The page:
Companies making canned goods, sauces and other foods are continuing to work very hard to reduce the salt content of their products across the world.
The reason is that it has long been recognised that reducing the salt we consume daily reduces the likelihood of heart related diseases and problems.
Salt is used in foods to not only contribute to the flavour but impacts on texture and food safety as well. Most bacteria do not like to grow in salt and so foods like salted meats and fish will be safe for consumption even if not refrigerated. So reducing the salt in many foods has significant potential problems in maintaining food safety and product integrity.
The other big problem that manufacturers are facing in this salt reduction is maintaining the flavour and texture of their product so they do not lose sales because of unhappy customers.
However a recent study based on self reporting by older adults, raises the question whether it really is necessary for the salt level to be reduced for foods for all age groups.
The current recommendation for maximum salt consumption daily is less than 6g, and for older folk specifically, a level of less than 1500mg of sodium each day.
This level of sodium may actually be difficult to achieve it is believed because of long held dietary habits in those over 50, so this study may be of great interest.
The new study has attracted criticism on it’s method and not having a representative sample covering all the health and other issues associated with the older age group.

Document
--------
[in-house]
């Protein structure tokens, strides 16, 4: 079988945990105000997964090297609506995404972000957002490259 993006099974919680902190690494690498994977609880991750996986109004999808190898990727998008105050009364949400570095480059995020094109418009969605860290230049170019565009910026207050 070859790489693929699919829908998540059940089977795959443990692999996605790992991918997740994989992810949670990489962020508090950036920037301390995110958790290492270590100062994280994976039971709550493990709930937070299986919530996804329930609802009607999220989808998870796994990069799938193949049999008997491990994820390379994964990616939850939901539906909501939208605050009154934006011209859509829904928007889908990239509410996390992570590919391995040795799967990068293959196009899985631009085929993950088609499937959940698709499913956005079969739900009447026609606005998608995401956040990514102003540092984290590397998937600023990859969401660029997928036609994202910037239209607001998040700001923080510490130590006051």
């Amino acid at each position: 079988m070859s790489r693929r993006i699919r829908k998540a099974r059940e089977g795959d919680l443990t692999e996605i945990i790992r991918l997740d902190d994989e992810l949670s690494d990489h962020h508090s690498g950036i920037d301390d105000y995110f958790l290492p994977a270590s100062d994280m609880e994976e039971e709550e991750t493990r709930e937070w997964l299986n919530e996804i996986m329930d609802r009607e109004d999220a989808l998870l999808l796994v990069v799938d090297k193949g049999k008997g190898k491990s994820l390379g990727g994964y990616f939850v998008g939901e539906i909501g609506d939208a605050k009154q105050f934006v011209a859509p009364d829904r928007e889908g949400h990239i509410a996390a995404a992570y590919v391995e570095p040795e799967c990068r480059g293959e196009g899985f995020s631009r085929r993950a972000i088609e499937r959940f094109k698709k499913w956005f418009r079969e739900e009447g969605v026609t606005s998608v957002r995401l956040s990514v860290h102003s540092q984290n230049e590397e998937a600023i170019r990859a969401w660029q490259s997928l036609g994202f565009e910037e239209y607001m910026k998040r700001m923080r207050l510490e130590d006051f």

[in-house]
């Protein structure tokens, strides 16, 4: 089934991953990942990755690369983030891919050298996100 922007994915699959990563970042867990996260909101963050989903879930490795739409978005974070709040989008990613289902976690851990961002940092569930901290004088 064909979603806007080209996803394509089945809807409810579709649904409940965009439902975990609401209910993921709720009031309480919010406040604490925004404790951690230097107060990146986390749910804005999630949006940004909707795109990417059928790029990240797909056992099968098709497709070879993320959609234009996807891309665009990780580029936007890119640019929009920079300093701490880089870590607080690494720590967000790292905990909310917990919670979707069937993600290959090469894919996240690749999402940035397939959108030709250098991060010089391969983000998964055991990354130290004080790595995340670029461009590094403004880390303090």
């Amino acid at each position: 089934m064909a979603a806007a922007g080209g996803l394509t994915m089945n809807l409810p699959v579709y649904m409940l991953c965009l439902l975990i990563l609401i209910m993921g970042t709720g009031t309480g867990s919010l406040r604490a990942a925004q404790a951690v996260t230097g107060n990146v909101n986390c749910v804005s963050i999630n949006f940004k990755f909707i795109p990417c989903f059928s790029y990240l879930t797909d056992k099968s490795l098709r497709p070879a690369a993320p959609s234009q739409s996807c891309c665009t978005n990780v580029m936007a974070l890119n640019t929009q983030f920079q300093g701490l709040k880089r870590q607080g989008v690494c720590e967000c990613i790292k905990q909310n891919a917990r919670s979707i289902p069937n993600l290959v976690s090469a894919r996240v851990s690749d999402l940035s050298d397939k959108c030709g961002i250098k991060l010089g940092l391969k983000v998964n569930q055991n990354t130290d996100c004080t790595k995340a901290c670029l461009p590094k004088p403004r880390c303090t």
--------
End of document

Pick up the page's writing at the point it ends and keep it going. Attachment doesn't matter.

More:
The study involved researchers from Emory University in Atlanta examining the food frequency questionnaires that the sample group of 2642 people had completed over 10 years. The results are therefore based on the answers that people have given over the time of the questionnaires.
The study suggest that reducing salt intake in those in the 71 – 80 years age group makes little difference in the prevention of cardiovascular or heart disease or issues. The research was published on line by JAMA Internal Medicine on19 January 2015.
The researchers wrote “In conclusion, we observed that sodium intake estimated by FFQ [food frequency questionnaire] was not associated with mortality or risk for CVD and HF in a cohort of adults 71 to 80 years old.
Our data emphasise the need for stronger evidence, preferably from rigorous controlled trials testing additional thresholds for sodium intake, before applying a policy of further sodium restriction to older adults beyond the current recommendation for the general adult population (2,300 mg/d).”
Obviously further study will be required to determine if there is a need to change the recommendations for older folk.
Written by Rachelle Williams, The Green Food Safety Coach.